from which a court can infer potential viability.
See Gibson v. Office Max, Inc., No. CIV-08-1289-R,
at 2 (W.D. Okla. Jan. 30, 2009). The Court will not revisit
its prior decision today-though it acknowledges that judges
in this district court have disagreed on whether
Twombly and Iqbal apply to affirmative
of whether Defendants have pled sufficient factual matter in
their answers, the Court strikes several of Defendants'
affirmative defenses because they are legally inapposite, as
Plaintiff argues. First, an exhaustion defense is
inapplicable here, as “Title IX has no administrative
exhaustion requirement . . . .” Fitzgerald v.
Barnstable Sch. Comm., 555 U.S. 246, 255 (2009); see
also Cannon v. Univ. of Chicago, 441 U.S. 677, 706 n.41
(1979); Parker v. Franklin Cty. Cmty. Sch. Corp.,
667 F.3d 910, 919 (7th Cir. 2012) (“[C]laimants under
Title IX need not exhaust administrative remedies before
bringing suit directly in court.”). Second,
Defendants' immunity-based defenses are stricken because
Congress has explicitly waived sovereign immunity for Title
IX claims. See 42 U.S.C. § 2000d-7(a)(1)
(“A State shall not be immune under the Eleventh
Amendment of the Constitution of the United States from suit
in Federal court for a violation of . . . title IX of the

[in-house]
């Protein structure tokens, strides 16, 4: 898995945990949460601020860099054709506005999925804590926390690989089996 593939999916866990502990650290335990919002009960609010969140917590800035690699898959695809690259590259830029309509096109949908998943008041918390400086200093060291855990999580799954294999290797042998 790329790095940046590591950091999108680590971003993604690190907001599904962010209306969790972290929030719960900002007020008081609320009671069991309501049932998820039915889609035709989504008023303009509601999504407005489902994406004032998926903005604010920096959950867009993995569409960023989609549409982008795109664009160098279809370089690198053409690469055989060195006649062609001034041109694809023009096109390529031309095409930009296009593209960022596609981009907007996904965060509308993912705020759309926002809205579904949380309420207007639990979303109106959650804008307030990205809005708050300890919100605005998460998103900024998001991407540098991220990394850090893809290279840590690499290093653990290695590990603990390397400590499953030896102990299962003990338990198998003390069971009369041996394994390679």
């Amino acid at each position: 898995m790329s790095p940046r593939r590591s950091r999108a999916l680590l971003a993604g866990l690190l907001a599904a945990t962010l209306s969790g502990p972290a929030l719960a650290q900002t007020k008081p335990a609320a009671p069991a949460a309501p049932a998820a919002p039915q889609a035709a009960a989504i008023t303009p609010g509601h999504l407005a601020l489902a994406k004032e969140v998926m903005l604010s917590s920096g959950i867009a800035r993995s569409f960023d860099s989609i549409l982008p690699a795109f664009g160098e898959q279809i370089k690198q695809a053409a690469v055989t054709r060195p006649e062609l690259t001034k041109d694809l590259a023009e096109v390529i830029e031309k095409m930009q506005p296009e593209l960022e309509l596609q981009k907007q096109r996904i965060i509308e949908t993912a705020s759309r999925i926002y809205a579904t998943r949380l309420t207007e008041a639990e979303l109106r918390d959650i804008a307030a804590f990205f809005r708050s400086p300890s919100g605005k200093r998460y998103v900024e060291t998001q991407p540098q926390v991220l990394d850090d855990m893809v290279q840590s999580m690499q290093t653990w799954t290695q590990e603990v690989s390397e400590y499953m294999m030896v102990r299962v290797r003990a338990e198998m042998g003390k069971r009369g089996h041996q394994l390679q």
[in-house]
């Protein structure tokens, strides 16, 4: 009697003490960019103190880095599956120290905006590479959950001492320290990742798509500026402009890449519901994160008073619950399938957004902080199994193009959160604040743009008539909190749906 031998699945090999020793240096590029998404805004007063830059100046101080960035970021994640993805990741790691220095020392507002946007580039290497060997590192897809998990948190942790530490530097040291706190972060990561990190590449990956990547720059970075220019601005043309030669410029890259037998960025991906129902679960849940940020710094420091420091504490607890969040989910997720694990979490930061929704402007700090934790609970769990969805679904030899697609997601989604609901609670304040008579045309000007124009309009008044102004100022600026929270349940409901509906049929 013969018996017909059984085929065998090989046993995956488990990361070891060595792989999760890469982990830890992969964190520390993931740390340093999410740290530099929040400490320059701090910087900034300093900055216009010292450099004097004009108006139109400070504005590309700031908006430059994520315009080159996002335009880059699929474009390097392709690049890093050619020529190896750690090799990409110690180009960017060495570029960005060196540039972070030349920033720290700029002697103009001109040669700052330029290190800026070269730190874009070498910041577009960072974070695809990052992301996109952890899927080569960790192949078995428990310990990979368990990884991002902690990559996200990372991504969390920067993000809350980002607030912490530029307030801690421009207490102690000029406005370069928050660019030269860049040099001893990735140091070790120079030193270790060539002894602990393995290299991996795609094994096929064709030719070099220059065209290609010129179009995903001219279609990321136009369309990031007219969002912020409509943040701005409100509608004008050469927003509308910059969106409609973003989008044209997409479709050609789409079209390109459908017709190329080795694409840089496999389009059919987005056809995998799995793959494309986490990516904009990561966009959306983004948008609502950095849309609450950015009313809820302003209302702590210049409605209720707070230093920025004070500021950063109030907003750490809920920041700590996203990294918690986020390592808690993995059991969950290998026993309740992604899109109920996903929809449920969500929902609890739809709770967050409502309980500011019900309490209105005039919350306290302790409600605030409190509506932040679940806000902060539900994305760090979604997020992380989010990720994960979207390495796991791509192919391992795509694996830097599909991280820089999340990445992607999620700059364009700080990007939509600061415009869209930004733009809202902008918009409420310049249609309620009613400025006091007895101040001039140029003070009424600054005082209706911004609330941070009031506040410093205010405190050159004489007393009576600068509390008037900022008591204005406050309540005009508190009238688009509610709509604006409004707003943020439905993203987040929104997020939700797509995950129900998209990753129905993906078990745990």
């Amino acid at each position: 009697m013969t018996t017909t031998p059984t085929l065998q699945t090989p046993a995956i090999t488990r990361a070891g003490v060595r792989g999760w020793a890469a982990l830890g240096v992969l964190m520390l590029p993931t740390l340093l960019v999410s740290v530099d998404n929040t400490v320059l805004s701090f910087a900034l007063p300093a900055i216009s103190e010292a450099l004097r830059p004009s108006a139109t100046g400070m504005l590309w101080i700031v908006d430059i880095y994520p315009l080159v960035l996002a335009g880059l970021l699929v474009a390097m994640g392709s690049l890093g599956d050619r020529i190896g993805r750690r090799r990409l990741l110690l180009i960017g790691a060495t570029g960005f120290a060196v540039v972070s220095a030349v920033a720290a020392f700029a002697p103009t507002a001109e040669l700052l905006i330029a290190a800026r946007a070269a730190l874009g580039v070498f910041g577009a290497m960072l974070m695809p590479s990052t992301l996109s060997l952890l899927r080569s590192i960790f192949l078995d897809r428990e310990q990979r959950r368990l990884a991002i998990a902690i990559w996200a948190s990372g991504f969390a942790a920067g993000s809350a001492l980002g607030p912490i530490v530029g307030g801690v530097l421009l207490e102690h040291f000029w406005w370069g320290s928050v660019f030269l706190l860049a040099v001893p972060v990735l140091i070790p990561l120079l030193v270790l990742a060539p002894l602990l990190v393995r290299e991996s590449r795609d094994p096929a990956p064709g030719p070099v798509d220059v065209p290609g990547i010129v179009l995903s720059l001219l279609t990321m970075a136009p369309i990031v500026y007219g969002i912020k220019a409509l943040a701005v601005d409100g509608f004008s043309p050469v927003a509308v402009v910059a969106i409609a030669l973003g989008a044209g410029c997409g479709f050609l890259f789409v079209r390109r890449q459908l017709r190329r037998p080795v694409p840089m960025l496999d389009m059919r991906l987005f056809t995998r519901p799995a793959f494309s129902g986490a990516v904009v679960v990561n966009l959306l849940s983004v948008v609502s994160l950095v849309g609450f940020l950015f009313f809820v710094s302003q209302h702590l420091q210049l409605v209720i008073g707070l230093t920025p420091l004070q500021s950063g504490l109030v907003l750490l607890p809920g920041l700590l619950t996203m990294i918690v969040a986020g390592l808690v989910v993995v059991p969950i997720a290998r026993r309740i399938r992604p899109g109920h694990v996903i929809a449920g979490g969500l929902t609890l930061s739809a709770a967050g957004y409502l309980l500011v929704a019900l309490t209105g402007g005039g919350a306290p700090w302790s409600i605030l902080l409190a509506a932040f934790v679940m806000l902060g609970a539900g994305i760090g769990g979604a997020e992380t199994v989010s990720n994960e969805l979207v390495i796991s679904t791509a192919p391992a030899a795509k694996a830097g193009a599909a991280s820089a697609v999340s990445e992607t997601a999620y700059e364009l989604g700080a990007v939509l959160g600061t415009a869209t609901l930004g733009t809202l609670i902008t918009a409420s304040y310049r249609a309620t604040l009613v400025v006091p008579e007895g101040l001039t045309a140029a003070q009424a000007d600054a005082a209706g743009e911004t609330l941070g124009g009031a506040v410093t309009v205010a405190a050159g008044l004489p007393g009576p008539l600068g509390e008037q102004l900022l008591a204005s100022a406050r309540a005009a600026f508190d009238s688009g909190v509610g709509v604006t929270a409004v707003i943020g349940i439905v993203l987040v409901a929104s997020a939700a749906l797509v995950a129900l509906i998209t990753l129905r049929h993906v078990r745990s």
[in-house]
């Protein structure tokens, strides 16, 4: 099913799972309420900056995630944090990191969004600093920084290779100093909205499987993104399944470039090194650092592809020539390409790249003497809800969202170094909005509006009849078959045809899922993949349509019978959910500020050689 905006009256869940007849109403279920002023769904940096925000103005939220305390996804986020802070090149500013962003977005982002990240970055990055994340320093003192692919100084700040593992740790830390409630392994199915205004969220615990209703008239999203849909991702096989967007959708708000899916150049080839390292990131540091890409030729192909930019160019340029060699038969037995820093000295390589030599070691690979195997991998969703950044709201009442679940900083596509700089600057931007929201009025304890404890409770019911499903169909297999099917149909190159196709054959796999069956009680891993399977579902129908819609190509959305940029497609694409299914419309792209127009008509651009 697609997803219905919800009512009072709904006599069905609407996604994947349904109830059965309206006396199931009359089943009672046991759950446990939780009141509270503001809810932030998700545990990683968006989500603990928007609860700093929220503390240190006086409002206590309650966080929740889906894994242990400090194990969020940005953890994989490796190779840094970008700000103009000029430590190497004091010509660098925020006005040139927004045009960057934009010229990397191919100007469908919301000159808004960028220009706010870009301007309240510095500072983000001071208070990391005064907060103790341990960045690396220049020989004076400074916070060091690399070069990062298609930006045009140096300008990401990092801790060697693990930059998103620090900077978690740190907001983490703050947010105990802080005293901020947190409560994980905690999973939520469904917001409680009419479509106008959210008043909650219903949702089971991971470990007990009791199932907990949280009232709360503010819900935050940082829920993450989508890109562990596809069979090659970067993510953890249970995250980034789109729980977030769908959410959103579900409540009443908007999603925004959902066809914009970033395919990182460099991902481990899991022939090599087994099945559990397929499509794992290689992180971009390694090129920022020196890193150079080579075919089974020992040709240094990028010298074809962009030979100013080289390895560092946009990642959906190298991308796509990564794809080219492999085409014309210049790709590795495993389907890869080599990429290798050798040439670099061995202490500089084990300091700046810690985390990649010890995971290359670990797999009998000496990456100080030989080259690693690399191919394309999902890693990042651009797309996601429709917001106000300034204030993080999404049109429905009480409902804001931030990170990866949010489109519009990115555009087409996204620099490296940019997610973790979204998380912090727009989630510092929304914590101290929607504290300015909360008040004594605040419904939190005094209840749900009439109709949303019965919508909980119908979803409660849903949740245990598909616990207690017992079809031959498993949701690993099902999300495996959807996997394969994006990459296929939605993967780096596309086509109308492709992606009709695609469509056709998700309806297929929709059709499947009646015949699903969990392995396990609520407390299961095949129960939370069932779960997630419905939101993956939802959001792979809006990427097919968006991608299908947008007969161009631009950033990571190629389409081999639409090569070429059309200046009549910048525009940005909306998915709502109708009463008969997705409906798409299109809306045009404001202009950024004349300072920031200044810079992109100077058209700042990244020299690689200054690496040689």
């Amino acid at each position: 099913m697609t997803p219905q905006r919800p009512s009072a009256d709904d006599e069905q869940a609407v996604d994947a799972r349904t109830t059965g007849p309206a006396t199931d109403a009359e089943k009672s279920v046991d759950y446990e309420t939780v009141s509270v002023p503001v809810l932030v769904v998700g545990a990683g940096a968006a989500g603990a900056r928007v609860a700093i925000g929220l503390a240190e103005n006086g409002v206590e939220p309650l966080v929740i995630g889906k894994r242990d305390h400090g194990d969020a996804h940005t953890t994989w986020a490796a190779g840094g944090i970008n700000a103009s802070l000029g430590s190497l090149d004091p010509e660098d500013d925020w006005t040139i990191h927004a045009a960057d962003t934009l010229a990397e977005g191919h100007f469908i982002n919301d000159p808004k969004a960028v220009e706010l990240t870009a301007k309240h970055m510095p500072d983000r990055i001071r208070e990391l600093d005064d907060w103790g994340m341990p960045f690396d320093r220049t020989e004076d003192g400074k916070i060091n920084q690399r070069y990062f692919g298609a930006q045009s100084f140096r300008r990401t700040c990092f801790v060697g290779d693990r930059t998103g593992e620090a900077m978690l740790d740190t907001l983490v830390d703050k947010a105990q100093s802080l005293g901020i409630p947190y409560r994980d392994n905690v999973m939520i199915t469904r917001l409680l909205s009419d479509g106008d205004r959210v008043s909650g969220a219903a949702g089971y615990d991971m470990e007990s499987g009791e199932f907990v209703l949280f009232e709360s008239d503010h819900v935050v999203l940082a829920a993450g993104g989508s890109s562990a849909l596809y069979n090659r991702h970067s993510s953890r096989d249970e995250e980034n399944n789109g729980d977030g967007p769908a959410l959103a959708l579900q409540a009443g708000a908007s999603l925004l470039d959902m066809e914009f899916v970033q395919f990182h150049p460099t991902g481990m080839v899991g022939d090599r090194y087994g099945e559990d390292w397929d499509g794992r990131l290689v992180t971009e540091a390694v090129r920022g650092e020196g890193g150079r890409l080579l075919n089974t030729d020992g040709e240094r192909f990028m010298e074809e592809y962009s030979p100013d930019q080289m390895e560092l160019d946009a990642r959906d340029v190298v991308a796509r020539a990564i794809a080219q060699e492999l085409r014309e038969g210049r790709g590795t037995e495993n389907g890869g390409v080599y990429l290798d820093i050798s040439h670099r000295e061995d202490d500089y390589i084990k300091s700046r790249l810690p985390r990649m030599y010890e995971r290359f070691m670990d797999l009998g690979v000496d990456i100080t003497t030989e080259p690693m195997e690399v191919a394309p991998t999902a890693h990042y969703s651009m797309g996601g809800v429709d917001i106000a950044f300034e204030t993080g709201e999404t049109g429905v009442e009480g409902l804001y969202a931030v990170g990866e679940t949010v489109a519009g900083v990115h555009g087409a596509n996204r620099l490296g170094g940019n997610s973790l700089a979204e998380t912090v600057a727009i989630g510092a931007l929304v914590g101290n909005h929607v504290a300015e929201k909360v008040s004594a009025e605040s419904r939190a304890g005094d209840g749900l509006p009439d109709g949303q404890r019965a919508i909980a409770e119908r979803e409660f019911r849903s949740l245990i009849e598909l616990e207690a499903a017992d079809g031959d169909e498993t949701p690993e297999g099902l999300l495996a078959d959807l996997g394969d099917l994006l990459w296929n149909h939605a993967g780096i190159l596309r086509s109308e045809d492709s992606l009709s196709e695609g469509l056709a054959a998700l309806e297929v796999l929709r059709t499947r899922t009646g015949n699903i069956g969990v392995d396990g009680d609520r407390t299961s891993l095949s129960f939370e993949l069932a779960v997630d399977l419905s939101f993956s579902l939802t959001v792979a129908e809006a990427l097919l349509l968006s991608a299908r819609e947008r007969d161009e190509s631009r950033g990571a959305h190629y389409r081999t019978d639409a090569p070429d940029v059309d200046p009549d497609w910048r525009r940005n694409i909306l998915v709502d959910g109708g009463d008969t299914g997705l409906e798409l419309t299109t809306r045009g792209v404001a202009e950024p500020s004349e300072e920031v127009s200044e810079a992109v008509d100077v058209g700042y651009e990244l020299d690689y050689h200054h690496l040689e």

Education Amendments of 1972 . . . .”); Sossamon v.
Texas, 563 U.S. 277, 291 (2011) (“42 U.S.C. §
2000d-7 . . . . expressly waives state sovereign immunity for
violations of . . . title IX . . . .” (internal
quotation marks and citation omitted)); Arbogast v. Kan.
Dep't of Labor, 789 F.3d 1174, 1182 (10th Cir. 2015)
(“[E]very circuit court to consider the issue . . . has
concluded that by accepting federal financial assistance as
specified in 42 U.S.C. § 2000d-7, states and state
entities waive sovereign immunity from suit.” (internal
quotation marks and citations omitted)); see also
Franklin v. Gwinnett Cty. Pub. Sch., 503 U.S. 60, 72-73
(1992); Doe v. Univ. of Colo. ex rel. Bd. of Regents of
Univ. of Colo., 255 F.Supp.3d 1064, 1081 (D. Colo.
2017). Moreover, ...